Many leaders simply went through the motions, bringing a small fraction of their armies on a sort of armed pilgrimage to the Holy Land. They'd engage in some minor skirmishes, slaughter a few handy Muslims, and then head back to Europe, to bask in unearned praise for their piety and bravery. So, let us take a look at the tales of incompetence and treachery that made up the later Crusades.

Crusades to the Holy Land

The Second Crusade

The Second Crusade seemed off to a good start. Unlike the First Crusade, which was led by a few lords, this crusade was led by two kings: Louis VII of France and Conrad III of Germany, who led their armies east to rescue Jerusalem. Though neither of these kings were particularly great leaders, and though neither had very large armies at their disposal, they must have set out with a fair expectation of success. Louis even brought his wife, Eleanor of Aquitaine, with him. Louis and Conrad never even made it to Jerusalem. Their armies were cut to pieces in Asia Minor. With what remained, they attempted a failed siege of Damascus, before finally heading home with their tails between their legs. By the end of this crusade, the county of Edessa had fallen from Christian hands, never to be reclaimed.

The Third Crusade

Thinking that perhaps three kings would succeed where two kings had failed, three monarchs led the Third Crusade: Barbarossa of Germany, Philip Augustus of France, and Richard the Lionhearted of England. This was an uneasy alliance of old rivals. Nevertheless, these three kings might have enjoyed some degree of success, if the Middle East had not been united under the rule of the powerful Sultan of Egypt: Saladin the Great. Though Barbarossa could not even stay on his horse and died early in the crusade, and Philip Augustus seemed simply to be going through the motions, Richard the Lionhearted was fully committed to the crusading spirit.

However, this crusading spirit was not enough to accomplish much. After a few skirmishes and some inconclusive battles, the Third Crusade ended with no real progress made. Richard's strange combination of blood thirst and piety made him unpopular among his fellow rulers. The three kings squabbled almost the entire trip, and Richard managed to antagonize his allies to such a degree that he found his return trip to Europe blocked by hostile Germans, who captured Richard and held him for ransom.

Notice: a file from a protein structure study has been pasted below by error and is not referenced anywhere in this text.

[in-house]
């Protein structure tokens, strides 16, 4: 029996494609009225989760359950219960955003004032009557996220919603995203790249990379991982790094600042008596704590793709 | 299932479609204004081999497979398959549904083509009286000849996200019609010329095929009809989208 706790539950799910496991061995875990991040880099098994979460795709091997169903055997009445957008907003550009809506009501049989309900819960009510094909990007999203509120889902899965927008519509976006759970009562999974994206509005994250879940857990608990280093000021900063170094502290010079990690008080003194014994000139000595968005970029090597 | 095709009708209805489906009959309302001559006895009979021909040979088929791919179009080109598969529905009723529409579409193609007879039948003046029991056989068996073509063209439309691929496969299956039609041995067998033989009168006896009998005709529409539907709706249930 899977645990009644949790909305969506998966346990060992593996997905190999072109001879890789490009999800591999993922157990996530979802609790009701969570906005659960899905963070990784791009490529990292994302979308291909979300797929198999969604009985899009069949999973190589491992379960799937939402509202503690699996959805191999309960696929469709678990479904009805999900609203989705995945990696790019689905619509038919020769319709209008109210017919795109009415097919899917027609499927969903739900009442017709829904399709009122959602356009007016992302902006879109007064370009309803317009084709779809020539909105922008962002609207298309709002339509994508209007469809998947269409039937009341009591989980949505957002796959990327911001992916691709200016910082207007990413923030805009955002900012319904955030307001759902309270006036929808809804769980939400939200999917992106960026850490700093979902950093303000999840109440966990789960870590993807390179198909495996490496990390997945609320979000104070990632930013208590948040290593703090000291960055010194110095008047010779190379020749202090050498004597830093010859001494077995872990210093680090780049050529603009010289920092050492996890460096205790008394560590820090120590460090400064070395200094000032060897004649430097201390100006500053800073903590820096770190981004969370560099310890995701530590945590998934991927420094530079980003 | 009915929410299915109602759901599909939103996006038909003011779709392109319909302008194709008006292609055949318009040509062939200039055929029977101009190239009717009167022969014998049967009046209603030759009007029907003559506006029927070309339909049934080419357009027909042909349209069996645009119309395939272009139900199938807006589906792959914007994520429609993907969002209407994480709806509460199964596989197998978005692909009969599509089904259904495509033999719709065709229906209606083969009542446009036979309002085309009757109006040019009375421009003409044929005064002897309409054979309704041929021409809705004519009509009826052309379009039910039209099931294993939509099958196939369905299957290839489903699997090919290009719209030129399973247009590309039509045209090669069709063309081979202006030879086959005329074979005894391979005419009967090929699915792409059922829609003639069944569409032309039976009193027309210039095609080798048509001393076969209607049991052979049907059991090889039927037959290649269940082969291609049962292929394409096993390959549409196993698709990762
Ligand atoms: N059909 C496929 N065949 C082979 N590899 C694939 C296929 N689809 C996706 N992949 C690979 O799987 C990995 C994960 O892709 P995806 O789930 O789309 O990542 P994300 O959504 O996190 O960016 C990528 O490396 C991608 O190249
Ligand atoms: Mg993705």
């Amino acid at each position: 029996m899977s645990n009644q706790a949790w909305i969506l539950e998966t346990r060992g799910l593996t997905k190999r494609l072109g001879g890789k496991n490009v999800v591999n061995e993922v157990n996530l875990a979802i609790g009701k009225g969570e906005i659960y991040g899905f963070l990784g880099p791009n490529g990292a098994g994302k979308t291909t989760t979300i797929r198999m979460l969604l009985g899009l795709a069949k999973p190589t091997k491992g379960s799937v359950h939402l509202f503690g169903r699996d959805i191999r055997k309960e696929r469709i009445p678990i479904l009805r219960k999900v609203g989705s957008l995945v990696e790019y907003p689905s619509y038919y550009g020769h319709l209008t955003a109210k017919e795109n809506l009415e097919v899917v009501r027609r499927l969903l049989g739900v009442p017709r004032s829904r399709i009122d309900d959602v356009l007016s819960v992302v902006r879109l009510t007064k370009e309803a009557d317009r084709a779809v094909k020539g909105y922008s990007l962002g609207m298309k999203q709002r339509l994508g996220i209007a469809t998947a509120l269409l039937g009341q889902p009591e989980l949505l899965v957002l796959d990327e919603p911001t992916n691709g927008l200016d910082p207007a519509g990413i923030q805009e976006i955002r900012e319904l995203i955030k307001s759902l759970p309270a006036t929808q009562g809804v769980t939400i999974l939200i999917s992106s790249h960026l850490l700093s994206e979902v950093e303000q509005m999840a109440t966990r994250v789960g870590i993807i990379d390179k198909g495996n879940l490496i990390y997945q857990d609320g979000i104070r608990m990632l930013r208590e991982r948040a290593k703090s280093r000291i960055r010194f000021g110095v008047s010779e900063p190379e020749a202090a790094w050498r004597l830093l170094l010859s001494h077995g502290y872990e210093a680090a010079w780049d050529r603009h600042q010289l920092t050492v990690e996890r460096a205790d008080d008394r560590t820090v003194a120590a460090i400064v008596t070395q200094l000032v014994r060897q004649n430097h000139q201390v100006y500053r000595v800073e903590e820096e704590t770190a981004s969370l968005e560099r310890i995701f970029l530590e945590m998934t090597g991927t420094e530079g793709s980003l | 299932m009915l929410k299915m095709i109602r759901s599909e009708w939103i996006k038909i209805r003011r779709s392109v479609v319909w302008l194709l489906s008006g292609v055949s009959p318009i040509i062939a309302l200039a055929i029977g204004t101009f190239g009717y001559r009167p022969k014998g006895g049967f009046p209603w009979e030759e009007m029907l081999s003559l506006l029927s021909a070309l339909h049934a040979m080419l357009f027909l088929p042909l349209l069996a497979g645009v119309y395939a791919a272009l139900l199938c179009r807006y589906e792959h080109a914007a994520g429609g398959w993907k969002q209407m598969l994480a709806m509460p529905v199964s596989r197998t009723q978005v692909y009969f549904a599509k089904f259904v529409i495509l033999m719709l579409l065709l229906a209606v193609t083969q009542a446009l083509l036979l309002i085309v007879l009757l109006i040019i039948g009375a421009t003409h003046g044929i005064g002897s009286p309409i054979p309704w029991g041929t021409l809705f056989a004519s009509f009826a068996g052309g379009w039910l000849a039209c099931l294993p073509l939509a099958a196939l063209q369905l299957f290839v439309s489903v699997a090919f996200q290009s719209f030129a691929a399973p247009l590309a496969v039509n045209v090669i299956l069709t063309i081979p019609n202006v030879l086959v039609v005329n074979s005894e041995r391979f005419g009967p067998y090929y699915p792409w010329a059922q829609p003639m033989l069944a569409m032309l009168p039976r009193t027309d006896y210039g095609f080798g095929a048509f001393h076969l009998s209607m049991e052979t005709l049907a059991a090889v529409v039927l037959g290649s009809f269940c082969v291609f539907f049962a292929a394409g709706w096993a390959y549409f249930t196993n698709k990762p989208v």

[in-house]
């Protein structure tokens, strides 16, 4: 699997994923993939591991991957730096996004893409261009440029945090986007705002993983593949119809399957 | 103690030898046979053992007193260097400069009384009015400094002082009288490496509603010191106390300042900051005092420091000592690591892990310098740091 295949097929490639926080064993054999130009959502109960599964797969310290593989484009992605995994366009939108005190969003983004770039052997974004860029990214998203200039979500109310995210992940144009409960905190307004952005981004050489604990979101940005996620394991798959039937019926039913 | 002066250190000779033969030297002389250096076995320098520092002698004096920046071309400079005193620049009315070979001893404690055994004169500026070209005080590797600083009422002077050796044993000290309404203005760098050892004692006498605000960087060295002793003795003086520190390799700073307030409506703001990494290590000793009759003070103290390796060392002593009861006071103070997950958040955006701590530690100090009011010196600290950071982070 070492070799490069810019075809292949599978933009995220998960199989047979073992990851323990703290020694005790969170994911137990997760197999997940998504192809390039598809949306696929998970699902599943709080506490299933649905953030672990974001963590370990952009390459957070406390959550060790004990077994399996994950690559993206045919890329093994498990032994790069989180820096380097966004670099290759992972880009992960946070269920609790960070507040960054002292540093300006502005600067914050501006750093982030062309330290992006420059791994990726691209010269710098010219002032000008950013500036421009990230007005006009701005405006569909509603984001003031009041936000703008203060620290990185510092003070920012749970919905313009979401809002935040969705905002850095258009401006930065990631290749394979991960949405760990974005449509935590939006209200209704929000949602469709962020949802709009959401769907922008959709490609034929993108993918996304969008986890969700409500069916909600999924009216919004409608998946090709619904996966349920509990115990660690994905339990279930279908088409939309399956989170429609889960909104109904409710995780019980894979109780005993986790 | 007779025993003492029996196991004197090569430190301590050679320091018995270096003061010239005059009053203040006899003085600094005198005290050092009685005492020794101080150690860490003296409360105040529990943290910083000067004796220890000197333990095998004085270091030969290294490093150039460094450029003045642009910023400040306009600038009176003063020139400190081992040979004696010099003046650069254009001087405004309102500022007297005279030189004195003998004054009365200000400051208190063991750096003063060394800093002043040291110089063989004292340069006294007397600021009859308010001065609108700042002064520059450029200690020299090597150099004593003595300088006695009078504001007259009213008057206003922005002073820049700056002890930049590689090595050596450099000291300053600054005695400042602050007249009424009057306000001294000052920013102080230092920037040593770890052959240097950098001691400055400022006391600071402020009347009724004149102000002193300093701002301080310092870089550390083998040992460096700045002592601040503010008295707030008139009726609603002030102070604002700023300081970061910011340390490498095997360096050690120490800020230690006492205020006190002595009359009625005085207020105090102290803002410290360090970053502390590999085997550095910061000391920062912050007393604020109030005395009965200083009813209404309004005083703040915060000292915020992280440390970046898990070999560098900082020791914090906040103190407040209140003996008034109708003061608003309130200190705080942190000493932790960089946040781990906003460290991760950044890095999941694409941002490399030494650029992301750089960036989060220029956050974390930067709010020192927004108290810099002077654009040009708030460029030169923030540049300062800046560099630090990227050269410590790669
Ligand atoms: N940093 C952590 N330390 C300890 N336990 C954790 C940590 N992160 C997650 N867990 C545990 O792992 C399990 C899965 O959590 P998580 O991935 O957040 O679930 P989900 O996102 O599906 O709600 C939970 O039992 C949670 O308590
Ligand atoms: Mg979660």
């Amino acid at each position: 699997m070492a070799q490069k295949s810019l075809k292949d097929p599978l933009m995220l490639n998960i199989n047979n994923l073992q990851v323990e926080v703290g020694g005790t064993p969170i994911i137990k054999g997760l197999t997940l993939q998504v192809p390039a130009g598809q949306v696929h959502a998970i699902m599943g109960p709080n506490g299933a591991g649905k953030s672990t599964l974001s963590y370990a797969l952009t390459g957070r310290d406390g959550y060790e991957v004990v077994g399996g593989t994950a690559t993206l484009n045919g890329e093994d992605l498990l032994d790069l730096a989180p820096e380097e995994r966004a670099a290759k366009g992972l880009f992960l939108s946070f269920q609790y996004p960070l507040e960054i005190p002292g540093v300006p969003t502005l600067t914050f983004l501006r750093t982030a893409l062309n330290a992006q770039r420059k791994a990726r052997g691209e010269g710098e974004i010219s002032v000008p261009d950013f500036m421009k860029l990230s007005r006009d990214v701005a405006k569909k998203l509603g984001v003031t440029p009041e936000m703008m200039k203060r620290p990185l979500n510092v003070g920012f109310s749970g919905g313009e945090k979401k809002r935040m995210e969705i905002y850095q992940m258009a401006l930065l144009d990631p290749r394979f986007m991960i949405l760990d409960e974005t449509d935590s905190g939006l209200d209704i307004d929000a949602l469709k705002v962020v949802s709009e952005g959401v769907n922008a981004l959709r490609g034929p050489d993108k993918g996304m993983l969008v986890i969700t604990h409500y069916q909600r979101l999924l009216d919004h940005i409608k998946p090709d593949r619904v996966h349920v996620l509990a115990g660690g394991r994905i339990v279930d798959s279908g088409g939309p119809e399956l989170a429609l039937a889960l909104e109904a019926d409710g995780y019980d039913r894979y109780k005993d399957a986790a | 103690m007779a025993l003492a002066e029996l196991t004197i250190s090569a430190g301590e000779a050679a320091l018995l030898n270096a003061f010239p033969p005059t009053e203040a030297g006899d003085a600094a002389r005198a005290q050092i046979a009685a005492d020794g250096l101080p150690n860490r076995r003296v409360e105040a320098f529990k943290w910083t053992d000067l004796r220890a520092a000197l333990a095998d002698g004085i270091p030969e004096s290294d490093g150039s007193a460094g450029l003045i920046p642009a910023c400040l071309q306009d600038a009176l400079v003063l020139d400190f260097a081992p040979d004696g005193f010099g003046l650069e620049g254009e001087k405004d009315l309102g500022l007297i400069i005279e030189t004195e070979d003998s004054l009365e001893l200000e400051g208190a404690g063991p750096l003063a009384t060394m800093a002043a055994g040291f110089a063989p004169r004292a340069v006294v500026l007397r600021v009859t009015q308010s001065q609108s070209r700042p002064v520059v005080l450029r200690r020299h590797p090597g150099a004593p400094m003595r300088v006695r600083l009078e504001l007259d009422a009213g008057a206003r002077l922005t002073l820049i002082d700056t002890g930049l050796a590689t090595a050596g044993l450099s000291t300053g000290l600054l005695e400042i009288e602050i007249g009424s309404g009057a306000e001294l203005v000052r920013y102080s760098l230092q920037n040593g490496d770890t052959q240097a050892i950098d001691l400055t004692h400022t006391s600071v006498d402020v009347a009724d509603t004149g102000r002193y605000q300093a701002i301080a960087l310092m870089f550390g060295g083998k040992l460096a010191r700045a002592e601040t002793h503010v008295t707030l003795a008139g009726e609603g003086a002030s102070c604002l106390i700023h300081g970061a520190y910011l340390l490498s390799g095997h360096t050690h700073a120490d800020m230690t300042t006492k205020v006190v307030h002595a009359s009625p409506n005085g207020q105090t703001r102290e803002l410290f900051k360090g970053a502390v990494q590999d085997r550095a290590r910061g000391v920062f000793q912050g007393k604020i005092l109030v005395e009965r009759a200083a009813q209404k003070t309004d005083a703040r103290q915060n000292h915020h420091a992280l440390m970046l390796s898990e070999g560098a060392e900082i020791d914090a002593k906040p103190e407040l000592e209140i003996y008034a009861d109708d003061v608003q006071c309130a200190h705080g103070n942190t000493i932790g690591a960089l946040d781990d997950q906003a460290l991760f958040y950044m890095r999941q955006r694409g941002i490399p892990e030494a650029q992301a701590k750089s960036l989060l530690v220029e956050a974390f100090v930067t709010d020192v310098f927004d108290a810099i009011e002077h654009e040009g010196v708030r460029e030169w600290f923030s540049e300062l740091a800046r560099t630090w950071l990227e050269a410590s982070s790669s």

The Fourth Crusade (1202-1204)

The Fourth Crusade marked Europe's first real victory since the First Crusade. However, it was a victory over Christians, rather than Muslims. Though Pope Innocent III had called this crusade to rescue Jerusalem, the Venetian traders who provided the funding and ships for this crusade had a different idea. Hoping to undermine one of their greatest trading rivals, the Venetians persuaded the Crusaders to attack Constantinople, the capitol of the Byzantine Empire.

In 1204, Constantinople, which had stood up to countless Eastern invaders and served as Europe's shield in the East, was betrayed and sacked by misguided Crusaders. The Crusaders would hold Constantinople for about 60 years before the Greeks finally took their kingdom back. Nevertheless, the deathblow had been dealt to the Byzantine Empire, though it would take the massive Byzantine bureaucracy another two centuries to realize it.